It’s very difficult at this point to say anything about Hades that hasn’t already been said, not because of any lack on the part of this Underworld roguelite, but because so many others before me have loved and effusively written about this game. A week after its early access release in September 2020, it had already sold 1,000,000 copies. It was listed as just about everyone’s 2020 game of the year and even won the first ever Hugo award given to a videogame (for the unfamiliar, those are literary awards for sci-fi and fantasy). Suffice it to say, Hades is critically and personally well-loved.
“But wait!” you say, “I’m no lemming. What is Hades, really? And is it… actually good?” Fair enough.
Hades is a narrative-driven roguelite set in Greek mythology that tells the story of Zagreus, son of Hades, shortly after he discovers a surprising truth about his parentage. Determined to put his anger about being lied to and his frustration with his stern, cold, and impatient father to better use, he attempts to escape from the House of Hades and his Underworld home, aided by his godly relatives on Olympus. Standing between Zagreus and the surface are the many monsters and hazards that Hades put in place to keep the dead from escaping, often resulting in Zagreus’s death and return to the House via the river Styx. Therein lies the game’s core mechanic of repeated and semi-randomized runs, each an opportunity for Zagreus to claw ever closer to the surface and the answers to his many questions.
Along the way, Zagreus forms relationships with his Chthonic relatives and friends in the House of Hades and with the gods of Olympus as they aid him in his escape. In true Supergiant Games style, these characters are each distinct personalities unto themselves with beautifully rendered portraits and top-notch voice acting. Largely thanks to the game’s writing and length, relationships grow and change in believable ways, taking the player on an emotional journey that mirrors Zagreus’s own.
The long character arcs are supported by fast combat and seamlessly integrating progression systems that create the “just one more run” hook. Resources gathered in a run can be used to make Zagreus permanently stronger, spent on decorations and new features for the House, or given as gifts to improve relationships (represented as heart meters a la Stardew Valley). Rare goods earned from defeating bosses can unlock new “aspects” of various weapons, changing their play style or fusing with other mechanics in Zagreus’s repertoire. Keepsakes given to Zagreus by his friends can make the difference between living and dying, and like the relationships they represent, they grow stronger as Zagreus spends more time with them.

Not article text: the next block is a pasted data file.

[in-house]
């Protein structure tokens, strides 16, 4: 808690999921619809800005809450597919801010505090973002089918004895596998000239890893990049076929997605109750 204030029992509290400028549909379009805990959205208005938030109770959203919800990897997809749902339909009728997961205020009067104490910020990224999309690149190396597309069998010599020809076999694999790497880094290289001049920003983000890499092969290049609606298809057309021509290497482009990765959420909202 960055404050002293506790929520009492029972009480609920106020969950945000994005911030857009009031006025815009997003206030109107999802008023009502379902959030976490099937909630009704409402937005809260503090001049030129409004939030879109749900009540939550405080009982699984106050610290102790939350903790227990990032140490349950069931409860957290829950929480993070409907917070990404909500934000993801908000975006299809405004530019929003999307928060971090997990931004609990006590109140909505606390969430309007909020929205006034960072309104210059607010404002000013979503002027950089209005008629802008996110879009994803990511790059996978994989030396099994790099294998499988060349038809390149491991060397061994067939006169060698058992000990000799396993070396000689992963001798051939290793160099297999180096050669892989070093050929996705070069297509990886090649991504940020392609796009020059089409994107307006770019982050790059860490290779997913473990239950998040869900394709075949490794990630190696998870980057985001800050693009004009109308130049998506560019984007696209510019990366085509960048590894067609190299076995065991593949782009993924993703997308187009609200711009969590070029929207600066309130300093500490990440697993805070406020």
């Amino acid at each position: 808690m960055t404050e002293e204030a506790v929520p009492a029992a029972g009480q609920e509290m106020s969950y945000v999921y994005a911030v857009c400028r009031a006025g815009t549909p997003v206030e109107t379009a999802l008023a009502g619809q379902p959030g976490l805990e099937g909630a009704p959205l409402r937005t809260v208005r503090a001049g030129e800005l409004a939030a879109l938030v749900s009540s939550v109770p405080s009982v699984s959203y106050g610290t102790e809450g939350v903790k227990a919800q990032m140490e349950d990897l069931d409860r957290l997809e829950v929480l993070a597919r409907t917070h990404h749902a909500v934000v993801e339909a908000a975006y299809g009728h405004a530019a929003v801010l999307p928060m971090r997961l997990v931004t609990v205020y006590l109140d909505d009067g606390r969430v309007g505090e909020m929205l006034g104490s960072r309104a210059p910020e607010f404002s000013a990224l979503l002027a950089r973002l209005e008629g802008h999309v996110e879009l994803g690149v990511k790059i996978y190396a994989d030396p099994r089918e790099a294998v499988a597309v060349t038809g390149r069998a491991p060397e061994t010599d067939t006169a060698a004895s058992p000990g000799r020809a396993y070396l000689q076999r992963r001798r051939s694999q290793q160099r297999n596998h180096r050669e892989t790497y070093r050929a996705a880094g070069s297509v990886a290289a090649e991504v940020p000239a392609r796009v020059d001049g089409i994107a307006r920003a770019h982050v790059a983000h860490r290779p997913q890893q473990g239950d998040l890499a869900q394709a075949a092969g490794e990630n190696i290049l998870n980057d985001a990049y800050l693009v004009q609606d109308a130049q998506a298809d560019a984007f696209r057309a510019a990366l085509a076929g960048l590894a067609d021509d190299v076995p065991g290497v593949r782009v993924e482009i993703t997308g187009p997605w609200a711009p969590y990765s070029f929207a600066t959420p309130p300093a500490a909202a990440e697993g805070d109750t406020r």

As rewarding as it is to deepen relationships and have initially punishing runs become second nature over the course of repetition, Hades is a touch too long for its own good. For the 40 hours it took to me to reach the main ending—triggered by escaping to the surface 10 times—I was dazzled by the interlocking progression systems, character development, and random surprises and quirks (like stealing from Charon). The 25-hour-long road through the epilogue to the full narrative conclusion, however, seemed to stretch out even longer than the first. I completed runs on autopilot, sped along by the Pact of Punishment’s time limits for easy heat, no longer surprised at the ease with which I navigated my way through hell.
Perhaps this is the nature of finding one’s self and place: we trade the head-spinning thrill and crises of the search for the safety and security of knowing, and from the space of knowing we choose our ventures selectively. The epilogue shows us how Zagreus’s potential for redemptive, generous, and loving acts are discovered only after finding his place within community.